DETROIT -- For all the millions owner Mike Ilitch spent on free agents during the Tigers' heyday as perennial contenders, they never dipped into the Japanese market. Then-president/general manager Dave Dombrowski wasn’t a fan of the posting system, paying foreign clubs for the rights to players on top of the players' contracts.
Now, with the Tigers rebuilding off a 114-loss season, could slugging outfielder Yoshitomo Tsutsugo be the one who breaks the trend? History and logic suggest no, but with the Tigers desperately needing a hitter, there's a new posting system in place and Detroit is a different organization than the one that passed on Daisuke Matsuzaka, Hideki Okajima and countless other Japanese stars over the years.
The Tigers haven’t had a Japanese player since Hideo Nomo and Masao Kida in 2000. Nomo was a traditional free-agent signing, having already played five seasons in the Majors. Kida was a reliever who signed with Detroit after the 1998 season.
For the Tigers and plenty of other teams, there’s a lot to like about Tsutsugo, who emerged among Japan’s greatest power hitters with 139 home runs over the last four years. What makes him stand out, though, is his ability to complement that power with plate discipline. He has averaged 87 walks per season over the last four years, and he kept a relatively low strikeout rate until fanning 141 times this past season.
The wrinkle for the Tigers isn’t the talent, but the system through which to acquire it. The posting system has changed since the days when the Red Sox paid almost as much to Matsuzaka’s old team ($51 million) as they did to Matsuzaka, who signed a six-year, $52 million contract. Japanese teams now receive a fee based on a percentage of the guaranteed salary a player receives when he signs with a club.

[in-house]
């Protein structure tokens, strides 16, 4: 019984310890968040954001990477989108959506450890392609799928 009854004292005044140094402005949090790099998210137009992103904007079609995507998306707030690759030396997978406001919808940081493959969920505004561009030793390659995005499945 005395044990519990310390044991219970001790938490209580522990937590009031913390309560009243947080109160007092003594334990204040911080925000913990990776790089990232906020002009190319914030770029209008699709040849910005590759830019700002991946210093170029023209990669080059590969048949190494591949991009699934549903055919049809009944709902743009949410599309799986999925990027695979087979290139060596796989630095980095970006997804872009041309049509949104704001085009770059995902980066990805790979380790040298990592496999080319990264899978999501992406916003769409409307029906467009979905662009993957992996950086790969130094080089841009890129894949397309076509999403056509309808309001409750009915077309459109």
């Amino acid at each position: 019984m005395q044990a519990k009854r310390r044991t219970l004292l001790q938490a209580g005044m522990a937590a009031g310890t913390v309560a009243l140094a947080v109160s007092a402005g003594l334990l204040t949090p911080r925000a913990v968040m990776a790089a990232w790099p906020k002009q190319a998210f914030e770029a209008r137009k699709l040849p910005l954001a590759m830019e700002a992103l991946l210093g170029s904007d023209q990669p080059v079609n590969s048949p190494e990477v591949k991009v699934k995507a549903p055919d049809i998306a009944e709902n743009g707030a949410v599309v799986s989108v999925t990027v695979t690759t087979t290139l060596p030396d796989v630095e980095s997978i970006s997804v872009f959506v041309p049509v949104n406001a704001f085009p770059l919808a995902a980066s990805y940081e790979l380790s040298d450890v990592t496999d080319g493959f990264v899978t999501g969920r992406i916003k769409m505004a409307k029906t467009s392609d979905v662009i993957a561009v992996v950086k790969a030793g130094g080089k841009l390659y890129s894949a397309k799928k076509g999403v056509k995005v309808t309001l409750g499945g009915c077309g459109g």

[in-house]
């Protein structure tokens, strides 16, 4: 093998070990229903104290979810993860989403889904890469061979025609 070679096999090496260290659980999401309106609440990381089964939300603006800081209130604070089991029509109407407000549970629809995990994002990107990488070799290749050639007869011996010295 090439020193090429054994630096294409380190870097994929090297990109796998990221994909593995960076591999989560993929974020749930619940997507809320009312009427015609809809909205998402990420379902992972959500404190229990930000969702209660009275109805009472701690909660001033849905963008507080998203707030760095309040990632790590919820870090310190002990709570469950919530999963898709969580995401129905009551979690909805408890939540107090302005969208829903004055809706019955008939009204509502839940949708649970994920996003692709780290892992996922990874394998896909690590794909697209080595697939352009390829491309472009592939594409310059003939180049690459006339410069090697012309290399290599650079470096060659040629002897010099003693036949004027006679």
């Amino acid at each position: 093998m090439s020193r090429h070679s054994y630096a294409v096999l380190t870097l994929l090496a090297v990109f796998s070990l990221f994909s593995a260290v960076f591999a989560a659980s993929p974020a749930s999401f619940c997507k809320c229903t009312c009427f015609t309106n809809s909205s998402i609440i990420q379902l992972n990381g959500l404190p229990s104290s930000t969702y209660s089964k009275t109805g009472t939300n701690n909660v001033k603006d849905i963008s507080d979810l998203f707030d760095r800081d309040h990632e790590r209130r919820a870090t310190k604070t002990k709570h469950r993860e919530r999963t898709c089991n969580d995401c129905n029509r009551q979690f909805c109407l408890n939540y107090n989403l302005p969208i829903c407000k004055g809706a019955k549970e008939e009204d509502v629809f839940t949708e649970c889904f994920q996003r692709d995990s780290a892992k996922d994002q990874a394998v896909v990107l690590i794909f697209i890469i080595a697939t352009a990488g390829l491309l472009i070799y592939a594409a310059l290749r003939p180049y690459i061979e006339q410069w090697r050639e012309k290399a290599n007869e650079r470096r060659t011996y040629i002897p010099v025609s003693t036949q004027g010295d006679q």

The “release fee” is a flat 20 percent for a player who signs for $25 million or less. For players that sign for between $25 and $50 million, the fee includes 17.5 percent of the guaranteed money beyond $25 million. For contracts beyond $50 million, the posting fee includes 15 percent of that money.
It’s a more reasonable rate for Major League clubs than the old days. But for teams on a budget, it’s still a sizable expense beyond the contract itself, a premium compared to signing traditional free agents. Any team that signs Tsutsugo is going to have to be committed to him as more than a stopgap.
That would be an interesting position for the Tigers, who have essentially signed all stopgaps since going all-in on their rebuild two years ago. But with the nearing arrival of the top pitching prospects who are expected to form the heart of the rebuild, general manager Al Avila has shown a slight openness to a multiyear deal for the right player who can fit into the long-term picture.
The Tigers have position prospects in the upper levels of their system, led by infielder Isaac Paredes and center fielder Daz Cameron. The bulk of their hitting talent, however, is in the lower levels, including outfielders Riley Greene and Parker Meadows at Class A West Michigan. Notably, Detroit doesn’t have a prospect at first base, where Miguel Cabrera is a part-time option at best for next season and an inevitable full-time DH.
Though Tsutsugo is primarily a left fielder, he began his career as a corner infielder, including first base.
The more notable challenge for the Tigers is the competition for Tsutsugo. The Blue Jays have been linked to him since season’s end, when they let Justin Smoak go into free agency. The White Sox are further along in their rebuild and could use Tsutsugo to help them compete in the American League Central. Tsutsugo can negotiate with any team he chooses; the posting fee only comes into play if he signs.
For these and other reasons, any Tigers interest in Tsutsugo is a relative long shot. But even talking about prominent Japanese players is a big step in Detroit.